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Put Your Records On : The Summertimes

Jeb Taylor

The Summertimes recently released a great album of power pop via the Rank & File label. The project of songwriters David Beniuk and David Challenger with an all star studio band that includes Ashley Naylor (Paul Kelly ,The Church), Stephen O’Brien (Tumbleweed) and Steve Bull (Icehouse). Produced by Paul McKercher.Dave from the band joined us for Put Your Records On.

Your first album. It can be the first record/cd/tape you bought, first album downloaded or just the first album you remember hearing that stuck with you.
Probably “Snap!” by The Jam. A double-album that was released a year after they broke up in 1982 … and ticks two of those boxes: the first I actually bought, and one that still resonates with me. It was a compilation of all their A and B-side singles, which perfectly reflected a mix of Paul Weller’s poignant social commentary with the band’s punchy, Rickenbacker-tinged Mod sound. And it highlights the fact that they were probably the last great singles band.

The album that changed your musical outlook. It can be your most influential, one that led you down a certain path, or had a long-lasting impact on you.
Hard to go past “Revolver” by The Beatles. The sound of the album is just stunning, and naturally the songs are incredible. Their look, from that 1966 period, was also really cool, as they briefly transitioned from their earlier mop-top style into the Summer of Love. And how does a band go from writing something like “I’m Happy Just to Dance With You” in 1964 to “Tomorrow Never Knows” just two years later? It was one of the greatest evolutions in popular music, ever.

An album that you love but is not as widely known as it should be.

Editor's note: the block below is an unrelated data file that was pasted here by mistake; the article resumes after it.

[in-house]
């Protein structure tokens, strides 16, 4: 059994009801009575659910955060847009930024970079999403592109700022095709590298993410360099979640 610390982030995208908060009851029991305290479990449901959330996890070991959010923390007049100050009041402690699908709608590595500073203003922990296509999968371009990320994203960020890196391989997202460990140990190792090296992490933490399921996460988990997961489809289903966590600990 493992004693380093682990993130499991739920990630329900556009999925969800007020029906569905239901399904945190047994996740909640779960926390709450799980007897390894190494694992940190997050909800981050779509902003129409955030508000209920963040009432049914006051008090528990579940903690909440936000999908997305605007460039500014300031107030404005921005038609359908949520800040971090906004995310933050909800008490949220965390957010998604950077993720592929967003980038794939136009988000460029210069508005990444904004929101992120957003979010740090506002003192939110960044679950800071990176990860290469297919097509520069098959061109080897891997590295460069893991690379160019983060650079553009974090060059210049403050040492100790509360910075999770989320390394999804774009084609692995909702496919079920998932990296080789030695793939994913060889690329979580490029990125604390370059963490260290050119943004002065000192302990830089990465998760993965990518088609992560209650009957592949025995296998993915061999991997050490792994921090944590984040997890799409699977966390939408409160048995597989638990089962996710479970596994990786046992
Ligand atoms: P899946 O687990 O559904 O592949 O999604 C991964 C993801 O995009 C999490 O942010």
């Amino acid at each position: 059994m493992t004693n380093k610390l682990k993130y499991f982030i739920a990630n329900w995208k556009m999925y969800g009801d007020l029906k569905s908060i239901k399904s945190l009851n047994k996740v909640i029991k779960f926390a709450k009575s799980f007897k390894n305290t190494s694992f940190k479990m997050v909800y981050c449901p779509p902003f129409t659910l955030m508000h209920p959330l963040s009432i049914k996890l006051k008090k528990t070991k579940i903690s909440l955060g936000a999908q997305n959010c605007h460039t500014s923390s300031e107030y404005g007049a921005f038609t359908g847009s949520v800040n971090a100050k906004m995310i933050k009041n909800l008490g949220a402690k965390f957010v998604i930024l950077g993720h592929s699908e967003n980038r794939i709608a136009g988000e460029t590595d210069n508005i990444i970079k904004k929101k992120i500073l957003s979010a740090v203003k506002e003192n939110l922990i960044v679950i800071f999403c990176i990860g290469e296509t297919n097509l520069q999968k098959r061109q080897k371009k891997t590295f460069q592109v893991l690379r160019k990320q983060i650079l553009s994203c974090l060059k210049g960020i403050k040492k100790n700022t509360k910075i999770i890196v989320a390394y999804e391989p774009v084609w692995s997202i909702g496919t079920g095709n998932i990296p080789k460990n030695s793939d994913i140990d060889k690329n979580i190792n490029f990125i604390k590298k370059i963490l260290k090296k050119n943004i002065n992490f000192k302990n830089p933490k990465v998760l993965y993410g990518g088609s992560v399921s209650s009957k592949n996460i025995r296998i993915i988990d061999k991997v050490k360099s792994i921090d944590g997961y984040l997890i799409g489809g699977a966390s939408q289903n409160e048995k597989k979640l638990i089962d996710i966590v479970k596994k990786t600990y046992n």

“16 Lovers Lane” by The Go-Betweens. I adore all their albums but this one is very special. The production is lush and the songs are absolutely gorgeous. And it’s one of those LPs that takes me back to its time of release, and that year of my life, whenever I listen to it. I think it may have produced the band’s biggest hit with “Streets of Your Town”, but the album should be a lot better known globally than it is, given its brilliance.

The record that drew you in with its visuals. It can be the cover art, a press pic of the band that made you take notice, ect.
Memorable album artwork include the Sex Pistols’ “Never Mind the Bullocks”. No photo or graphics … just words in a stark mix of yellow, black and pink. And from that same era, The Clash’s “London Calling” cover, with bassist Paul Simonon doing his best to destroy his Fender Precision guitar.

The album you are currently loving the most at the moment.
It’s never really left my playlist since 1987, but I’ve been revisiting The Stems’ “At First Sight, Violets Are Blue” album over the past couple of months. One of the great power-pop LPs, and a timeless example of perfect hooks. I remember Ash Naylor saying recently just how good Dom Mariani is as a guitarist, which is really evident on this record.

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